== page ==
- A free circulation of air by open drawers is wholesome to the parts, as well as a deodorizer. (E. R. Shepherd, 1882)
Underwear Of The Ancients (753 BC – 476 AD)
Very few women in the ancient world wore what we would consider panties today. Men frequently wore variations of loincloths for support, but women in most cultures simply wore a garment like a slip made of soft material, if they wore anything at all. Depending on the climate (and local definitions of modesty), undergarments might double as outer garments for members of the lower classes in a society.
Historians disagree about whether Greek women regularly wore any form of undergarments. In Minoan society, circa 4th C BCE, which flourished on the Greek peninsula before the Greeks, acrobats have been depicted in frescoes and mosaics wearing a type of loincloth, a perizoma. Both male and female acrobats were painted on the Bull-Leaping Fresco at Knossos wearing a perizoma while flipping over bulls, but some sources indicate the perizoma was only worn by men.
Lower class Egyptian women seldom wore undergarments because of the heat. The most common garment for Egyptian women of any class was a kalasiris, a simple linen tunic that could be worn as underwear, as outerwear, or on its own. Wealthy women who did wear undergarments wore figure-shaping garments similar to the Greeks and Romans (“tunica” and “strophium”), which emphasized the ideal feminine figure of small chest and large hips.
Roman women (and men) wore subligaculum beneath their tunics and togas. This was a loincloth, typically made of linen, that was wrapped as shown in the diagram. The subligaculum could also be made from goatskin leather, which I imagine would be very uncomfortable during a Roman summer.
When worn by slaves or grape treaders, these same garments were called limus.
The word ‘kimono’ in Japanese translates simply as ‘things to wear’ but has come to mean a specific category of wafuku: traditional style garments of silk worn in layers, each of which has specific purposes and symbolism. The outermost layer is more specifically called the nagagi. Layers of undergarments (juban) served to protect the elaborate (and very expensive) nagagi from being dirtied by the skin.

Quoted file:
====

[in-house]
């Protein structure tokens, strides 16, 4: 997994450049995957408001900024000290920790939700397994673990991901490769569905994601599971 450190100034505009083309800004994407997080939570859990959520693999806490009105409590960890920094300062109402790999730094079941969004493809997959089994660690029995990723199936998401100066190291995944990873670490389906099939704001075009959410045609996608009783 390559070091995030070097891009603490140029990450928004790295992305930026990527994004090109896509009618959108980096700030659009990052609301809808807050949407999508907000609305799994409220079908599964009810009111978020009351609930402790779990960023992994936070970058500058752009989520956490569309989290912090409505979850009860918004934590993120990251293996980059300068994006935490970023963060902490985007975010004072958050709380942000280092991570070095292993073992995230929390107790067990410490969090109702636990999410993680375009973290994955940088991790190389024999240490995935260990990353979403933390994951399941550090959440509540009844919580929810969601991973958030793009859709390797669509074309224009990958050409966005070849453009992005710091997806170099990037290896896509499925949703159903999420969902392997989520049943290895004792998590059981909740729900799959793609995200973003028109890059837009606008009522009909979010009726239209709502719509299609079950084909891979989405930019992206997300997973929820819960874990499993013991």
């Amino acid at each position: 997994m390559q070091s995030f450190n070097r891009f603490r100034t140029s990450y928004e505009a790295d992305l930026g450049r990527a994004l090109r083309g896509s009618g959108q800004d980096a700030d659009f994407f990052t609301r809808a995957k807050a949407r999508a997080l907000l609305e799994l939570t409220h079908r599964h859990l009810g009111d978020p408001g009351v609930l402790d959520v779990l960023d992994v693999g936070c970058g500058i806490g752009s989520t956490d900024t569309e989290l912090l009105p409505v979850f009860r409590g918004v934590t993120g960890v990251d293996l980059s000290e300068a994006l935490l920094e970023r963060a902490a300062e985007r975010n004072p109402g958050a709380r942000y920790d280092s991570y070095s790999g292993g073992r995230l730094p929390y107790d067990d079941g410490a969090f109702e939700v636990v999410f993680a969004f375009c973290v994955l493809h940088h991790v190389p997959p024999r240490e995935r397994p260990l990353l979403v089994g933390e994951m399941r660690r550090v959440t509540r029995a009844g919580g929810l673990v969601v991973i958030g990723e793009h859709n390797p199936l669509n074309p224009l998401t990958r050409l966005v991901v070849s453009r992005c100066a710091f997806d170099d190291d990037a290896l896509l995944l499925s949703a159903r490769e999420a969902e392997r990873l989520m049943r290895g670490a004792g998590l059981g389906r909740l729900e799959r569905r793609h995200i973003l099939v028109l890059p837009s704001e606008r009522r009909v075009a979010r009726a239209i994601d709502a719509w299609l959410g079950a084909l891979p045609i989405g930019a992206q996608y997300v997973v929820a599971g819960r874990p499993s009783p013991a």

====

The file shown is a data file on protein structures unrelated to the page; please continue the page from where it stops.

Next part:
Directly next to the skin is the hadajuban, made to absorb oil and sweat, keeping the more elaborate (and harder to wash) nagagi clean. The hadajuban is cut close to the body and cannot be seen then the nagagi is on. A second layer of underclothing is sometimes worn in colder areas or for particularly formal occasions. This nagajuban is more elaborate than a hadajuban, the edges of the hems can usually be seen beneath the edges of a nagagi. Sometimes, the juban would also contain padding to give the wearer the desired body shape.
Nei-Yi refers to garments worn close to the body for both men and women. However, very few historical records exist of women’s underpants. References to women’s Nei-Yi generally include only the top. There is some evidence to suggest that women wore a form of modified loincloth for hygiene purposes during menstruation. Otherwise, the only form of underwear worn by traditional Chinese women was a form of chemise or half-slip worn by very wealthy ladies to protect elaborate gowns.
South and Central America
Both women and men in the Aztec Empire wore loincloths of hemp, leather, bark fiber, and other materials. Depending on the occasion and the status of the wearer, the loincloth might be worn under other clothing or worn alone, decorated with beads, feathers, and colorful weaving.
Europe and European Influences
Middle Ages (500 – 1500 CE)
Woolen hosiery was worn under dresses and chemises. Teasingly, wealthy women would wear bracelets to match their unseen garters.
Renaissance (1300 – 1700 CE)
The favored female silhouette featured a pushed-up bust and wide hips emphasized with a full skirt. Laced corselets and stiffened bodices were worn to achieve this specific shape. Skirts grew and shrank in width, depending on the time and location. Petticoats, hoops, ruffles, and bustles went in and out of fashion as methods of making skirt fuller.
1500 – 1600